If you don’t know, Netlify is the service I use to host this website. They asked for developers to do a write-up on how they are using the service and what they like about it so here is mine.
Getting Started with Netlify
Netlify is very easy to get started with. They have a simple user interface that requires little technical knowledge and a generous free plan that allows you to get started without needing a credit card. Simply sign up for an account using either your email or an existing GitHub, Gitlab or Bitbucket account.
Once you have an account you can start hosting your website. The site offers the option of using git to deploy your site or just doing by uploading a folder. Git is a better long term solution but for simplicity nothing beats the folder upload.
Deploying Without Git
Deploying your site without git is very easy. Simply drag and drop a folder containing the top level folder containing the sites index.html file into Netlify’s web interface. All of the files will be uploaded and you will get a test uri where you can see the site. You can then change the test name to something more descriptive of your site and get a uri like “mysite.netlify.com”. This method is great if you’re in a hurry or are unfamiliar with git (although, it is worth learning it). If you ever want to switch to git deployment you can do that at any time in the settings for your website by clicking link to git.
Deploying with Git
If you are familiar with git than its easy to use it to get a clean and fast deployment setup with Netlify. First upload your project to a repository on either Github, Gitlab or Bitbucket. Then when your deploying your site at Netlify, select the service you used. If you haven’t already connected the accounts, you will be prompted to do so at this point. Otherwise, simply select the repository you uploaded the project to. Once you have selected a repository you will be presented with three options. Branch, Dir and Build command. Branch is the git branch you want to store the deployable versions of your site in. By default, this is set to master meaning whenever you push to master a new version will be deployed on Nelify. You can also change it to a different branch if you don’t want every push to master to trigger a new deploy. Dir is the subfolder of your git repository that contains your deployable index.html file. If it’s in the top level folder you can leave it blank. Otherwise change it to the appropriate folder eg “deploy or built”. Finally build is a command to run upon each deploy. You can use this to trigger a static generator like Jekyll or run task runner like Grunt. Once you have set up git deployment every time you push to the chosen branch Netlify will detect it and deploy the new version of your website. This makes it quick and easy to deploy your website from the command line, while ensuring every version remains safely stored in git. You can then configure other settings such as changing the test url to something appropriate for your site or even adding a custom domain.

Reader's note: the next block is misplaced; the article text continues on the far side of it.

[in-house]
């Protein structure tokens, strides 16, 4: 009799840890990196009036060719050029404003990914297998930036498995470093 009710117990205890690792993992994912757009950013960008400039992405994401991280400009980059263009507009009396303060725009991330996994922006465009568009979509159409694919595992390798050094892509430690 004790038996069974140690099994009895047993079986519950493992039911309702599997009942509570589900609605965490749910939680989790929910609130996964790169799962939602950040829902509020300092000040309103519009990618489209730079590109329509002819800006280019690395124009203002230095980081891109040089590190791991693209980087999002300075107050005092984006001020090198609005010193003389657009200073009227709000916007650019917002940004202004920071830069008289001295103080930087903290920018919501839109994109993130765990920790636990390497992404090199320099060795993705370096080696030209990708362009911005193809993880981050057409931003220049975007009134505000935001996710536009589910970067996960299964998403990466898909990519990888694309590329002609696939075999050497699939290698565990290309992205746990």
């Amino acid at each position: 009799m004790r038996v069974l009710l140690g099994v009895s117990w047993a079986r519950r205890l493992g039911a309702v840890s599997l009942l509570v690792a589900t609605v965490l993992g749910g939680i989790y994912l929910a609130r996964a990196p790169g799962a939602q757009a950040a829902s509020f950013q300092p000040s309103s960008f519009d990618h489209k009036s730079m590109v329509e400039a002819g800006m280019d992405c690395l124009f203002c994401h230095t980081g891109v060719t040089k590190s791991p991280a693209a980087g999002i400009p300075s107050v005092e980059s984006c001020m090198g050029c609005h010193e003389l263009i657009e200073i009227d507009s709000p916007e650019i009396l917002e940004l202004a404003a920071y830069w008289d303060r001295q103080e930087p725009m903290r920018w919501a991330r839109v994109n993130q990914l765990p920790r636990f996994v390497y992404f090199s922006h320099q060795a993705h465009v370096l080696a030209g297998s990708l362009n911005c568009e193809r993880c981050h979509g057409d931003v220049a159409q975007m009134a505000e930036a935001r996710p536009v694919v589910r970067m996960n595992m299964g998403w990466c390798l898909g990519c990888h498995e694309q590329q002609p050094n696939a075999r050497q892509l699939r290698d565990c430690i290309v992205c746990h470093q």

Before I started with Netlify I tried a few other options. The first was Divshot which worked alright until the service was discontinued and purchased by Firebase. I then used Firebase which is a good service for deploying sites which use its technology, but strong pushes you towards using that. Then I tried Netlify. Netlify met my needs because it was easy to figure out how to use it and it offered a free tier that met my needs. If first used it during a Hackathon and it let me deploy my teams project in only a few minutes without having to set up a payment method. I could then move it to a website with a fairly good looking url and everything just worked smoothly. Latter when I had more time, I set up git deploy and SSL. Both of these things were a breeze which was great because It meant I could easily deploy form the command line and offer a higher level of security via SSL (with potential SEO benefits). So Netlfiy is a great solution for static hosting for anything from quickly throwing up a hackathon project
Netlify is nice because it lets you use a wide variety of tools to construct your static site. The obvious one is git which lets you easily do deployments and keep track of your code. But Netlify also lets you use static site generators such as Jekyll (which this site uses) and integrate them into its build process. Libraries to build single page sites like AngularJS also work well with Netlify. It even has the options to support prerendering them (for better SEO and performance) with paid plans.
Netlfiy has a bunch of cool features. But at this point my favorite is how easy it makes it to set up a static site with a custom domain and SSL using the free plan. This makes it incredibly easy to prototype and set up small websites with no barriers to entrance. Once you have gotten set up Netlify also offers lots of features to help save dev time and scale up such as git deployments and a CDN.
After getting started with Netlify I heard of the JAM stack on one of their blog posts. It sounded interesting so I read up a bit more on it. I quickly found this well written description of the stack. JAM basically moves all server side work to a variety of API’s and makes all of the websites content static. This is great because it makes the majority of the developer work client side work which I am more familiar with. It also allows the server to be divided into well-defined tasks split into many API so that developers can avoid constantly solving the same problems with every time they create a server for a new website. Finally, it means that the static content can all be served quickly over a CDN and potentially have great SEO. While the JAM stack like any other is not perfect for everything it’s a very interesting concept which a lot of potential. It also makes it very easy to get started.